UTAH STATE PRISON — While their versions of what transpired were slightly different, both Casey Joseph Cormani and Cassandra Leydsman Richards agree about one thing when it comes to drug use and their daughter.
“I did not put Penny first. She became second priority to my addiction. And that’s what I have to live with every day,” a remorseful Cormani told a member of the Utah Board of Pardons and Parole this week.
In December 2015, 13-month-old Penny Mae Cormani died after eating enough heroin that would have killed an adult male, prosecutors say.
Casey Cormani was sentenced to up to five years in the Utah State Prison after pleading guilty to attempted manslaughter as part of a plea deal.
Richards was also sentenced to up to five years in prison on a conviction of child abuse homicide.
On Tuesday, both parents went before the board for the first time during separate hearings.
Cormani, 34, of Cedar Hills, was emotional as he recounted how at that time, his “heroin addiction had spiraled out of control.”
“We weren’t working. We weren’t able to live a normal life,” Cormani said in a recording of his hearing, talking about how he and Richards were living at the time.
He said they were about to be kicked out of the motel they were staying in because they had run out of money. He called some friends who Cormani knew were drug users and asked if they could stay with them.
“I knew the environment I was taking (my daughter) to,” he struggled to recount. “In my addictive thinking, I didn’t see what the full consequences of what could have happened. I made the choice to take her there.”
Richards, 35, of Lehi, said in a recording of her parole hearing that the couple allowed them to stay at the house in exchange for heroin. On Dec. 2, 2015, she said Cormani set off to find heroin to pay for their stay.
While he was gone, she said she put Penny on the floor next to her as she folded laundry. Later, she put Penny in a port-a-crib in a bedroom upstairs and then went back downstairs for about an hour.
When she returned to wake Penny, the toddler’s lips were blue and purple.
“When I opened the door I knew there was something wrong because she was face first into her port-a-crib after I had laid her on her back,” Richards tearfully recounted.
She attempted to give Penny CPR but said she wasn't doing it correctly. Richards said there was a delay in calling 911 because the homeowner told her, “I’m not calling the cops. Your baby looks dead,” she said.
The homeowner insists he called 911 immediately. Once emergency personnel were called, Penny was rushed to the hospital where she was pronounced dead.
During their parole hearings, both Cormani and Richards were asked tough questions about why they let their child live in a drug-infested environment if they both knew they were heroin addicts and Penny was born a year earlier addicted to drugs.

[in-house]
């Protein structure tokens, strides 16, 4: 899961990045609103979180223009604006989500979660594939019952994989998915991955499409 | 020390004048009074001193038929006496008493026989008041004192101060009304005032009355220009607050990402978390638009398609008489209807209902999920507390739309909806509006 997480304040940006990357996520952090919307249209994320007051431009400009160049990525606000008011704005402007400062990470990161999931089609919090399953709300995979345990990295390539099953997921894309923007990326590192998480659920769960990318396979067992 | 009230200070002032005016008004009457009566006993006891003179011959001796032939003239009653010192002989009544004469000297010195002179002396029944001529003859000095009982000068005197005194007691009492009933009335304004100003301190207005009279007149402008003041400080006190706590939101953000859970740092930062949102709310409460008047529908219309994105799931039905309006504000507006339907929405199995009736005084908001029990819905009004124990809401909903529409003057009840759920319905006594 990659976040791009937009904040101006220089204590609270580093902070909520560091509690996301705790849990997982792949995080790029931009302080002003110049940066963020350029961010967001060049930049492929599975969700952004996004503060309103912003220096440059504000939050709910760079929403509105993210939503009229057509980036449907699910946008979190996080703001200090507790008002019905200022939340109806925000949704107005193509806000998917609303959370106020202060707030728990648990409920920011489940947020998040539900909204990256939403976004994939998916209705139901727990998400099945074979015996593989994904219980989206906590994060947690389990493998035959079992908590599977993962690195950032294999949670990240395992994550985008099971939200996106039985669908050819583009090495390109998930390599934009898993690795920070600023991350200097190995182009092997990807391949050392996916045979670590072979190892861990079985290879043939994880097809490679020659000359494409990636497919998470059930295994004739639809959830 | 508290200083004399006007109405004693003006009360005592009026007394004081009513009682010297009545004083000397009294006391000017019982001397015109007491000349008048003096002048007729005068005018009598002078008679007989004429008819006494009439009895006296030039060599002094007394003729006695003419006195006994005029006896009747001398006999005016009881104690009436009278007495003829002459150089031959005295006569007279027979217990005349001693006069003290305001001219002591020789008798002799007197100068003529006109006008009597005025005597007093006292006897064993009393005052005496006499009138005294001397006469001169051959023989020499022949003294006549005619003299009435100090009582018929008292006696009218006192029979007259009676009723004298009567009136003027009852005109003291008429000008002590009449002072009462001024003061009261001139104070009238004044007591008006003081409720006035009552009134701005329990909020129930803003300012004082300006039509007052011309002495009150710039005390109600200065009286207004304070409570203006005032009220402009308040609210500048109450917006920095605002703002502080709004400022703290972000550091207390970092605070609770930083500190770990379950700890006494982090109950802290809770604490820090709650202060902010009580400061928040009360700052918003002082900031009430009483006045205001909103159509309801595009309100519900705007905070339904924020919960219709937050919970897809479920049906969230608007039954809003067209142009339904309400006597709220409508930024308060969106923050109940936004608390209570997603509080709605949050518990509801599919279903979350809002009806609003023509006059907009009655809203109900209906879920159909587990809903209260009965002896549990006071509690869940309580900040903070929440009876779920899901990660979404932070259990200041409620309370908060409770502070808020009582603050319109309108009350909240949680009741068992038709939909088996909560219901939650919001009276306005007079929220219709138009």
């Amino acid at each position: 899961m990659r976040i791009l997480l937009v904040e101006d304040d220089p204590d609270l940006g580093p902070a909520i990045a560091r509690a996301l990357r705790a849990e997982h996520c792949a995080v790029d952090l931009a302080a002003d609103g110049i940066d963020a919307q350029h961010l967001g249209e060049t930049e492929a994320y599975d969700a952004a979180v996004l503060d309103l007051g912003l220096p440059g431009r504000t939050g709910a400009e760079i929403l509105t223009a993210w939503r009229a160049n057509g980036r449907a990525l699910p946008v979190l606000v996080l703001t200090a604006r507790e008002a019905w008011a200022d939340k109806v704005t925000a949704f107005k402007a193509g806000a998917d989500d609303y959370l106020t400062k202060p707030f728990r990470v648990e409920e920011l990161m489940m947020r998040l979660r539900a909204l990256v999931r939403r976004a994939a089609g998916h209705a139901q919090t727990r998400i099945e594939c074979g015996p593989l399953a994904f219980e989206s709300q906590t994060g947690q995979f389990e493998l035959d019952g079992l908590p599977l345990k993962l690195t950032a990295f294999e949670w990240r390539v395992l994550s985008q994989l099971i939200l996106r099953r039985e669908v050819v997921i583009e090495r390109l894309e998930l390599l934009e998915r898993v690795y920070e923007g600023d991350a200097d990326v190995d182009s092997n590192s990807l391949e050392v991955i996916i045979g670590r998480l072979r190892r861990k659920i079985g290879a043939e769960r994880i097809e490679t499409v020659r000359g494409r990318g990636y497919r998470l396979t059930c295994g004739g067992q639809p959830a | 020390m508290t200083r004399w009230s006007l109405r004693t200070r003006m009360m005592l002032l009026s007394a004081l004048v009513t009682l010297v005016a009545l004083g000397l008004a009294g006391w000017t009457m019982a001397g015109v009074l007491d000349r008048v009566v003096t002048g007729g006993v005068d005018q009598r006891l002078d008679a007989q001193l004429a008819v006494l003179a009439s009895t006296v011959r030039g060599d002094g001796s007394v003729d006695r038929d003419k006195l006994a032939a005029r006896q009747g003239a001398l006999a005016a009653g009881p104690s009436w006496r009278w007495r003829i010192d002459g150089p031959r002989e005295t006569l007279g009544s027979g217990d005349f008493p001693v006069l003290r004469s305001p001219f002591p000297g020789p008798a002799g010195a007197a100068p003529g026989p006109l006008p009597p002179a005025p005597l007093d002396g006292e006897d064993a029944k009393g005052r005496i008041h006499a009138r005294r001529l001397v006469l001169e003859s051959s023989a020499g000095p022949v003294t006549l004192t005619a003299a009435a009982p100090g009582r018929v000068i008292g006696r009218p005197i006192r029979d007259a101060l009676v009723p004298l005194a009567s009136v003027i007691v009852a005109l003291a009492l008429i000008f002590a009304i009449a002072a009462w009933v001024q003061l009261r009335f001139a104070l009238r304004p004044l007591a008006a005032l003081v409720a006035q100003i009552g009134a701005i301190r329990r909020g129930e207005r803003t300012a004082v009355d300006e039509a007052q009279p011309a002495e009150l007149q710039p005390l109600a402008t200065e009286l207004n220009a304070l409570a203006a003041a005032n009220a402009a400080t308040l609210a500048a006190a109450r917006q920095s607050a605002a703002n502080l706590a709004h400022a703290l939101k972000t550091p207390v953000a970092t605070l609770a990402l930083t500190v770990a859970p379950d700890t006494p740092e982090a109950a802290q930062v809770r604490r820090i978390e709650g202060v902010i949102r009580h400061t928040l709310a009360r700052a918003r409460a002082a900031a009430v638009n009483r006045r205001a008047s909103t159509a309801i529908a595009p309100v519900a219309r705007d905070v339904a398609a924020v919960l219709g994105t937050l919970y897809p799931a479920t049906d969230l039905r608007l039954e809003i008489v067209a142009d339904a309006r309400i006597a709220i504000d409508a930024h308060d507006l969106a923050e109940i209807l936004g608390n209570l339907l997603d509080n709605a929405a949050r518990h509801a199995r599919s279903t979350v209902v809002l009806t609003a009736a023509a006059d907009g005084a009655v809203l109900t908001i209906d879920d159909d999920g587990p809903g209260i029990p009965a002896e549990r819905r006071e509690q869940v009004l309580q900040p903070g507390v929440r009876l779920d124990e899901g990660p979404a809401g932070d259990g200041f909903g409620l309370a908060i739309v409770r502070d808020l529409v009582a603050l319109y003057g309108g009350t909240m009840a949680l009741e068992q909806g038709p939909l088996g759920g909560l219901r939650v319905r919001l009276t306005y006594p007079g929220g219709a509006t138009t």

“You have a drug-exposed newborn, and you are actively in an opiate addiction and you take custody of that newborn. Explain to me how that happens,” board member Denise Porter sternly questioned.
“I knew it was a terrible environment,” Cormani conceded. “My plan was to seek sobriety and become a good father to her. But the addiction was so out of control, that the addiction took precedence to finding any help.”
When asked why he didn’t seek help from family members, Cormani said he was “embarrassed” about his addiction.
Likewise, Richards said she put her own needs over her daughter’s. She said her parents watched Penny often, but could not do it at that time because of a trip they took over Thanksgiving. Richards said her parents had already legally adopted her older daughter, whom she had with a different man, and in the back of her mind she was hoping they would also adopt Penny.
But Richards conceded the topic never came up because she was “not caring as a drug addict to ask.”
Richards also told the board, “I didn’t want to admit I couldn’t be a mother.”
While Cormani has struggled with addiction all his life, and even got a drug-related DUI while he was waiting for his case on his deceased daughter to progress, Porter noted that he has had no disciplinary write-ups while in prison. He has also earned his high school diploma and successfully completed all his treatment classes.
“I have a new strive for life to be a better person,” he said.
Both Cormani and Richards — who are no longer together — say building self-esteem and reestablishing relationships with their parents and other family members has helped them move past their addictions.
Richards admitted she struggled at first when she came to prison, even being kicked out of one treatment program four times. But whereas before she said she felt like an outcast in her family and started hanging out with people she believed gave her validation, she said she can now openly talk with her parents about anything, and “feels at peace” when she tells them the truth instead of lying to “not disappoint them” as she did before.
“I would never wish this on anybody, No parent should ever have to bury their child. Nobody should ever have to feel the pain that I feel everyday knowing that Penny is no longer with us because of choices and the environment I put her in,” a repentant Cormani concluded.
The full five-member board will now take separate votes on both Cormani and Richards to determine whether they should be placed on parole.